My hopes were crushed.
I’ll preface this by saying that I am still holding out for information on the other four schools and that it occurred to me that judging this incomplete information may seem a little unfair. But even four additional new schools won’t be enough to appease my uneasy feeling toward there being only 11 wizarding schools on the face of the planet. Is the magical strain in each person so limited that only 11 schools can educate them all?
I’m going to begin by talking about Uagadou, the African school built into a mountainside and shrouded in mist.
It is apparently the oldest surviving school, out of many other smaller schools. That half-assed explanation almost appeased my rage, but how is it that Africa–which has 1,500-2,000 languages, an indeterminate number of tribes, and anywhere between 47 to 55 countries depending on whom you ask–has only one school of magic, which purportedly takes in students from all over the continent? And given that Europe has three schools of magic with three clearly different languages of instruction–seriously, why? What language of instruction are Uagadou’s teachers using and how are the students even getting along, especially if they are from warring tribes? What does this mean for the magical mechanics of the African brand of magic? (The same, in fact, can be argued for having only one school of magic in all of the South American continent.)
All that aside, do you notice how–and this is not new in pop culture–the Pottermore article and many of the news articles written up on it appear to be referring to Africa as if it were one country?
But hey, I’m not from any country in Africa by birth or by blood (although this person is qualified to speak further on the matter here and here), so I’m going to talk about the school that’s a little (sort of) closer to home.
Mahoutokoro (by the way, it is pronounced Mahōtokoro, at least get your pronunciation right) is situated on a supposedly uninhabited volcano island of Iwo Jima. Given that there is already a Harry Potter theme park in Japan, having a school there makes sense for practical reasons. But what really bugs me is, as of now, Mahoutokoro is the only magical school in all of Asia–and as the first one released, it is the best known. Of course it’s Japan–it’s the only Asian country the West seems to know, right?
(This is probably a quibble, but the fact that kids at start age seven and are given robes that change color according to your marks in class screams the Smart Asian stereotype to me.)
And the worst part is, nowhere does the text explicitly state that it takes students from all over Asia; it even says that it has the smallest population of all 11 schools. But even if it did take students from all over Asia, there are so many caveats–as someone who spent a few days in Japan, I can tell you that you’d need to have more than a working knowledge of conversational Nihonggo and the ability to read katakana, hiragana, and kanji if you want to live in Japan.
And then there’s the money. You can argue that traveling is for free in the wizarding world, but let’s not forget how much schooling costs. Do I even need to state that Japan, just like Britain and the US, is a rich nation?
I have a theory as to why these schools were so short-sightedly located and why the mechanics seem so short-sighted, too. Rowling was probably thinking with the mindset of a native English speaker living in a primarily English-speaking nation–meaning, everyone speaks one language (or at least knows the dominant/common language) and so, they can all go to the same school. At least, that’s what I think must be one of the rationales behind Uagadou’s holding together such a diverse population of students. Yes, I know they don’t need wands and presumably words to perform magical acts, but let’s put magical mechanics aside and talk about practicality in education. The same goes for Castelobruxo and might probably be true for Mahoutokoro (regional dialects aside).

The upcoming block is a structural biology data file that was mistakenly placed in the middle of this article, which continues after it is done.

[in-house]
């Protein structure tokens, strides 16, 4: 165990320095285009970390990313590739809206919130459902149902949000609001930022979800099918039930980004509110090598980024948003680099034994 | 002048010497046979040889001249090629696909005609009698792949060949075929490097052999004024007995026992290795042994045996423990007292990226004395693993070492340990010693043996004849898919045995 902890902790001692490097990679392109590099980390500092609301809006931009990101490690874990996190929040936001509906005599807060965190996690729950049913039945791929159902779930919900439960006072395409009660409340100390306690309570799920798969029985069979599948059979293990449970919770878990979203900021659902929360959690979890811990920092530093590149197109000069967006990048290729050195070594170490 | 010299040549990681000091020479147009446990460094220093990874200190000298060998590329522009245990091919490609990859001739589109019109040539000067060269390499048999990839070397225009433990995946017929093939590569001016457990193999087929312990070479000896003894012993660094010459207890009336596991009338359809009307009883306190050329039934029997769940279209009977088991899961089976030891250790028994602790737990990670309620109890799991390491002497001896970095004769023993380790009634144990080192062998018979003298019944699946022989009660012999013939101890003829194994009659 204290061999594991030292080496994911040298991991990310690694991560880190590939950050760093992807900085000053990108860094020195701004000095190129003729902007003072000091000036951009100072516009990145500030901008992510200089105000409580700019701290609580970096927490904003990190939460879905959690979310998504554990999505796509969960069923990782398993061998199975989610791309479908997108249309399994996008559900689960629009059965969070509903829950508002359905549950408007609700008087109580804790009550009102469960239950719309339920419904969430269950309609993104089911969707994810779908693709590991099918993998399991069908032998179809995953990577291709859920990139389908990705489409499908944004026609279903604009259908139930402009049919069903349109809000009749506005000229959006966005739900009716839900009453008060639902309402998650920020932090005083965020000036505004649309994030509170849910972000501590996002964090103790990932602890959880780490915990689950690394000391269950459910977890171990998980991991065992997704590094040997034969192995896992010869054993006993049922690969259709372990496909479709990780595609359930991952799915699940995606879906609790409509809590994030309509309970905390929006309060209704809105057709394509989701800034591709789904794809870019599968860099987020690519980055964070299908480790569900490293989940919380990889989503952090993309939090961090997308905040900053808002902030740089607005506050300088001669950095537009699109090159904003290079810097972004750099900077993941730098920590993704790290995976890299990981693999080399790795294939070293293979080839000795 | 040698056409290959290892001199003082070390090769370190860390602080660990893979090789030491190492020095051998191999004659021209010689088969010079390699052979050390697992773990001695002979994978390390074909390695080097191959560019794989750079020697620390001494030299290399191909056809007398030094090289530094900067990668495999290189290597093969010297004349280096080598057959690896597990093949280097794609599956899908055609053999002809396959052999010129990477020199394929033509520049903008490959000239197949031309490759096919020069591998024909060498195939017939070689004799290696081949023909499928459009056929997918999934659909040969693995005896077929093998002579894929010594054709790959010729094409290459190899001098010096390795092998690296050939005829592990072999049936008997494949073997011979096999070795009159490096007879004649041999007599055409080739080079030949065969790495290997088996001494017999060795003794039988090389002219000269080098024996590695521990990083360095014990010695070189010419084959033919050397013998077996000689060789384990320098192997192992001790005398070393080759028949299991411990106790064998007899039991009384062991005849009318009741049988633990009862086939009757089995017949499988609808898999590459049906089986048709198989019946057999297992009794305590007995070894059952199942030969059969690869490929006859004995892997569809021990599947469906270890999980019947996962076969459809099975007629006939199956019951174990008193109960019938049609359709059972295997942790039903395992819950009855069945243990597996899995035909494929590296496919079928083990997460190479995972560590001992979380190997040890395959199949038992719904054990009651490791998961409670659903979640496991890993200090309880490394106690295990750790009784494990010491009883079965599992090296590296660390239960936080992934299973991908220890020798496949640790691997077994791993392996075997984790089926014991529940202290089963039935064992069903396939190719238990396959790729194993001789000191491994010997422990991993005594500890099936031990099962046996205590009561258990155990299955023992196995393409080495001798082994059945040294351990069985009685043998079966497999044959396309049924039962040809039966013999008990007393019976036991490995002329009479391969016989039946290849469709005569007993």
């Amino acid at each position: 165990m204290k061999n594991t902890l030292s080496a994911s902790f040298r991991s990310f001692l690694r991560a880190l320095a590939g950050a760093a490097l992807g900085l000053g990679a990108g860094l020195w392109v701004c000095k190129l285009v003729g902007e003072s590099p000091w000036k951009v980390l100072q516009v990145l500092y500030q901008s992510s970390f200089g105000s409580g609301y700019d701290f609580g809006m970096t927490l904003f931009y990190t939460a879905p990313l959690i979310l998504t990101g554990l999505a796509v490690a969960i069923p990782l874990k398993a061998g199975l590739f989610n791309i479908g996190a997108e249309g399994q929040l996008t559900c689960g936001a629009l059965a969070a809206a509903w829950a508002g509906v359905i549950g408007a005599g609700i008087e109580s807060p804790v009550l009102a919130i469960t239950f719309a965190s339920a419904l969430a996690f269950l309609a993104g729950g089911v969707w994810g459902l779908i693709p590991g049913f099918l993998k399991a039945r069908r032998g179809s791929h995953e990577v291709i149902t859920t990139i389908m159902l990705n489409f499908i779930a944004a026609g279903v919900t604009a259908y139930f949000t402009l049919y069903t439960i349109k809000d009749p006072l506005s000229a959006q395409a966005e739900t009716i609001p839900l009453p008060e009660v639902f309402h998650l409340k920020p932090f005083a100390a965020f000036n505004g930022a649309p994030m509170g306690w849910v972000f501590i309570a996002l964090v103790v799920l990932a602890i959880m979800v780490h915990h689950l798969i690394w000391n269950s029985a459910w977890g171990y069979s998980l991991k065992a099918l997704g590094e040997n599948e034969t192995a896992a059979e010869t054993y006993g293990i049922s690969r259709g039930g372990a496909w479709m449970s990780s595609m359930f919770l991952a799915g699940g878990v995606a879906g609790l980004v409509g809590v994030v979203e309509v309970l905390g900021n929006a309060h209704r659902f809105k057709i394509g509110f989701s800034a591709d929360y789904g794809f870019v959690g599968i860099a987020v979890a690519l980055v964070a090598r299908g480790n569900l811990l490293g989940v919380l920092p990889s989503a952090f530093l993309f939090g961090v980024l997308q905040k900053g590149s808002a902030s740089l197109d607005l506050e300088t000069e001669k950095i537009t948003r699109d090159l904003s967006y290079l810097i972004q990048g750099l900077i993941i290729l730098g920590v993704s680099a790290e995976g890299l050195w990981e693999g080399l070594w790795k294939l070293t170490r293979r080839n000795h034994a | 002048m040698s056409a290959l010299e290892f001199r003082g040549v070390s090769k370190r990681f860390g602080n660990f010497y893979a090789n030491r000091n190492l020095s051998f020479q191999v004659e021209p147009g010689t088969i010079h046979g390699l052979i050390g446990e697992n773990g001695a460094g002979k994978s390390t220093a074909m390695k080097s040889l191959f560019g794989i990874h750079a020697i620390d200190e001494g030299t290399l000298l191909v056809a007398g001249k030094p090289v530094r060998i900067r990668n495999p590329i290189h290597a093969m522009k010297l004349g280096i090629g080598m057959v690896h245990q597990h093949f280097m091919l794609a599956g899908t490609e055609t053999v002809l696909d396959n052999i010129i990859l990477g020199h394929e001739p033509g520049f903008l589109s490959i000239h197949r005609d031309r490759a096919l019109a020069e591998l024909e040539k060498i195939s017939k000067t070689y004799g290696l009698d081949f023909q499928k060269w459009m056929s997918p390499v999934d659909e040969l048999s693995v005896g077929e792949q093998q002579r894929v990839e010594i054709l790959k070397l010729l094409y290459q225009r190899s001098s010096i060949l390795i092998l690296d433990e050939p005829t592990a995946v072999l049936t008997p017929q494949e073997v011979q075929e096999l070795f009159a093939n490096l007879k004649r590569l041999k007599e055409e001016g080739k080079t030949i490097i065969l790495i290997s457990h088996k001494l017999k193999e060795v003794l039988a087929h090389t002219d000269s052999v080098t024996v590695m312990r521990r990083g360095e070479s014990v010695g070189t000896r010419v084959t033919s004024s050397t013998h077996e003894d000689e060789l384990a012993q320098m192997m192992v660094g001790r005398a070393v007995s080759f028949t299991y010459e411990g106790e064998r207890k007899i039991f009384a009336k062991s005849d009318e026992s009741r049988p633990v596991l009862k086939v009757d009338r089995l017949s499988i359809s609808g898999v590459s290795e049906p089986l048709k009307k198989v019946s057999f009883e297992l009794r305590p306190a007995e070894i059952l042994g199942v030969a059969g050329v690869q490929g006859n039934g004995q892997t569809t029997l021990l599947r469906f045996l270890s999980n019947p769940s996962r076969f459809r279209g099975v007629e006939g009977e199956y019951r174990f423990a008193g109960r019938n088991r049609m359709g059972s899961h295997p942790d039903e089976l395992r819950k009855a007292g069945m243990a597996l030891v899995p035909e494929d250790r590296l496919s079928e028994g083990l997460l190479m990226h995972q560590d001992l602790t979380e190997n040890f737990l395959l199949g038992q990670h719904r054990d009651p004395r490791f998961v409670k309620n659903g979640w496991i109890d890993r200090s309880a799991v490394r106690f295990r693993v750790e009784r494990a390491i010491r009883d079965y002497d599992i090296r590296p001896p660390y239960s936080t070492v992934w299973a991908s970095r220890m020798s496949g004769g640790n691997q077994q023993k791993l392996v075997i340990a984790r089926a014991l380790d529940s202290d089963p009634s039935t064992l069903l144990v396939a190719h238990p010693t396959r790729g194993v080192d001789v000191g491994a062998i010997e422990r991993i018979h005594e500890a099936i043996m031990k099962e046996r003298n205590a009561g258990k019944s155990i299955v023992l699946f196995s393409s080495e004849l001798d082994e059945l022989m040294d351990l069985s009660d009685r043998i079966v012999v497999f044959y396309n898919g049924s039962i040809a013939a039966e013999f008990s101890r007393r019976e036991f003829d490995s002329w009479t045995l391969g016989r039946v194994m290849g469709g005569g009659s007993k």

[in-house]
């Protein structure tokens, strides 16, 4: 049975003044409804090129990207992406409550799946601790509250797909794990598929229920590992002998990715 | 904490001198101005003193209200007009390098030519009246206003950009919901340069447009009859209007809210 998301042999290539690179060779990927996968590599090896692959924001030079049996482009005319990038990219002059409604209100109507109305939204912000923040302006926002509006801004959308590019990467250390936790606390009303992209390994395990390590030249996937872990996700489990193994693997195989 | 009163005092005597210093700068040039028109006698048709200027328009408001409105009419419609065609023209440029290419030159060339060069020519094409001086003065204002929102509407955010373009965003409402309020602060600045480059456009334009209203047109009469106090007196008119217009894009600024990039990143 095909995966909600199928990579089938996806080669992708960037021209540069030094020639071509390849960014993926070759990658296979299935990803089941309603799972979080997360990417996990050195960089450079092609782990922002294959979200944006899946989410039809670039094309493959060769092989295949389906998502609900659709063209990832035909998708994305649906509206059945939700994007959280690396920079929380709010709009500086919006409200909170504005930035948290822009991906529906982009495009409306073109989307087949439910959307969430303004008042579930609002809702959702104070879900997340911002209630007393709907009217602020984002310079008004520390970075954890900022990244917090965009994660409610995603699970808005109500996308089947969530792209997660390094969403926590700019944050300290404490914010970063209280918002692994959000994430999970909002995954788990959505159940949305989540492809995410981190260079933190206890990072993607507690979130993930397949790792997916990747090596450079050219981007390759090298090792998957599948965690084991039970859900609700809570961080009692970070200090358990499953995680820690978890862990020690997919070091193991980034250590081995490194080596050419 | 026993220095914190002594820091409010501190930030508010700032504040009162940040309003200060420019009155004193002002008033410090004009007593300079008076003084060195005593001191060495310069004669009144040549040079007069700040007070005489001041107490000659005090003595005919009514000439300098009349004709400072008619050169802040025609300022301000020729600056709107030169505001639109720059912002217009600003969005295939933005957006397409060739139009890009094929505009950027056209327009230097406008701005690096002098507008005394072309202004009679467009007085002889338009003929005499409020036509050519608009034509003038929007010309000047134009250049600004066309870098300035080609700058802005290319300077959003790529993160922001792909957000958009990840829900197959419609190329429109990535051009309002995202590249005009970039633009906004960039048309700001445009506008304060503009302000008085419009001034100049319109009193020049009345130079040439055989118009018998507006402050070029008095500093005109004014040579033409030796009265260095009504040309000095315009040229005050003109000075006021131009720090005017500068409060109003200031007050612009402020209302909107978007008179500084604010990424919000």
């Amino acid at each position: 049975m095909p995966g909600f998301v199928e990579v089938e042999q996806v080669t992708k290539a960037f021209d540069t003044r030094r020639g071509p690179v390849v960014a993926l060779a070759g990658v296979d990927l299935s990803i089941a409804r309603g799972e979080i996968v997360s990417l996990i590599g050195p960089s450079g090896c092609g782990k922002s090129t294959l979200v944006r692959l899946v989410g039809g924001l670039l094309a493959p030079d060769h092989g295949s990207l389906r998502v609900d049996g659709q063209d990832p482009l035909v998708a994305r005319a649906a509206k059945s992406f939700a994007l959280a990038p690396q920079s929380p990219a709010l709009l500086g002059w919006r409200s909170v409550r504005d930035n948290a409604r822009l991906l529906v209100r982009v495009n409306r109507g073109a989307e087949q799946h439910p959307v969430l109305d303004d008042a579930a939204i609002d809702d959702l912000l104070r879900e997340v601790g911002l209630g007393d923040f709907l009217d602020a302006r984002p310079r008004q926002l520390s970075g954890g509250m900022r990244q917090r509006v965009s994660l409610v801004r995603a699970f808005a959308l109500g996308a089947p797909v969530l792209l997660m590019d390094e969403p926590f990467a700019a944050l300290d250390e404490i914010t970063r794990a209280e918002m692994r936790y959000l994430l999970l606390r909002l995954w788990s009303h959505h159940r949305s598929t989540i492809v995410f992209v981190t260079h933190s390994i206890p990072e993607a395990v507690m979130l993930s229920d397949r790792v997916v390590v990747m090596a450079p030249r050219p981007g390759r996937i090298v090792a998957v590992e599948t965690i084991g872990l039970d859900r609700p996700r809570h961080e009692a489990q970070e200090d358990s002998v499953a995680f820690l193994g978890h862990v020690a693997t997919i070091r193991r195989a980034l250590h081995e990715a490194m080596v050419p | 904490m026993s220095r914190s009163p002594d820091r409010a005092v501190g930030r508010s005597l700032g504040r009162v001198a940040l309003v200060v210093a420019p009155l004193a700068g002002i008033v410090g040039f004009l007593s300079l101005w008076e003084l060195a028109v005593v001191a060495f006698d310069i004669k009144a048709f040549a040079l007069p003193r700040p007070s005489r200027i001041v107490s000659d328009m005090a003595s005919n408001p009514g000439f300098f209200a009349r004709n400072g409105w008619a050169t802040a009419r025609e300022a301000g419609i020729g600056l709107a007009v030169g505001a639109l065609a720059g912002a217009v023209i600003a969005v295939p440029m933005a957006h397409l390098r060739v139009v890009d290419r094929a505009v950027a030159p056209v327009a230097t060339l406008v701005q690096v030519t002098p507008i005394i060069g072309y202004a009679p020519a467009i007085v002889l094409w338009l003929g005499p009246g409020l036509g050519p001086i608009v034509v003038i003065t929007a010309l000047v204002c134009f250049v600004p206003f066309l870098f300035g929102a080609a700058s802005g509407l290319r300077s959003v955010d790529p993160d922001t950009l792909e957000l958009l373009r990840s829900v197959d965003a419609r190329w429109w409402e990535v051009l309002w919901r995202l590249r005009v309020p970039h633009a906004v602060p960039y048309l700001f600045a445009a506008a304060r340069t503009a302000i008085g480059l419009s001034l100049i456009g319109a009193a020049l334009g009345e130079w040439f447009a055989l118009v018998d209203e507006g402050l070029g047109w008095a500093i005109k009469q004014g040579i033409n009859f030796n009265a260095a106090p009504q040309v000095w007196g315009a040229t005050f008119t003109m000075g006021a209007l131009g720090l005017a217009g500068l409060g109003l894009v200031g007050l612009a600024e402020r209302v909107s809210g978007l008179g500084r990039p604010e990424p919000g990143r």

Which means that, until information on the other schools come to light, in Harry Potter’s canon, every other Asian in Asia cannot go to magic school.
(Side note: the Patil twins are Indian in heritage, but they might as well be white [the Goblet of Fire movie does a better job of at least displaying their heritage by giving them Yule Ball dresses of an Indian design]. If there is no magic school in India, this seems to imply that Indians need to travel to England, their ex-colonial master, in order to get a magical education.)
Because I am a writer who can attribute her love of fantasy chiefly to the Harry Potter series, this revelation regarding the canon led me down the road to a worldbuilding exercise.
So, going by the language rationale and judging by the schools’ tendency to be housed in ancient temples or royal landmarks (not so sure about Uagadou, sorry), if there were to be a school in South East Asia (SEA) that took in students from all over the region, it would most probably be in Malaysia, with Thailand, Cambodia, and Indonesia tied for second place. I am thinking of Malaysia because it’s such a melting pot of cultures and because as a former British colony, English is widely spoken and the SEAsians can best understand each other using English. If there were ever a Philippine school, it would probably be in a Spanish colonial building on Siquijor (well known as our Witch Island) and the medium of instruction would be primarily English, given our past as an ex-colony of the US.
But this tends to ignore how each SEAsian nation has its own mythologies, cryptozoologies, and brands of magic. Because of its archipelagic geography, the Philippines alone has many brands within its own culture–for further information, read Paolo Chikiamco’s essay “Philippine Magic: A Course Catalogue” in vol. 1 of LONTAR: The Journal of Southeast Asian Speculative Fiction. But for now, here are Paolo’s words on the essay.
My solution to that problem: make a magic school for every country. If you want to learn about another country’s magic system, the Castelobruxo entry clearly states that there is an exchange program.
Argument: Chill out, these are just books!
Maybe, but I clearly recall instances of several churches burning copies of the books because they purportedly influence children to engage in Satanistic practices or whatever. Whether a “good” book or a “bad” book, books have power. Specifically, her books made me want to write my own. Specifically, I am a fan trying to engage with a series that was a huge part of her childhood with the rhetoric of an adult. As we say in my country, walang basagan ng trip (or roughly, “let’s each have our fun”).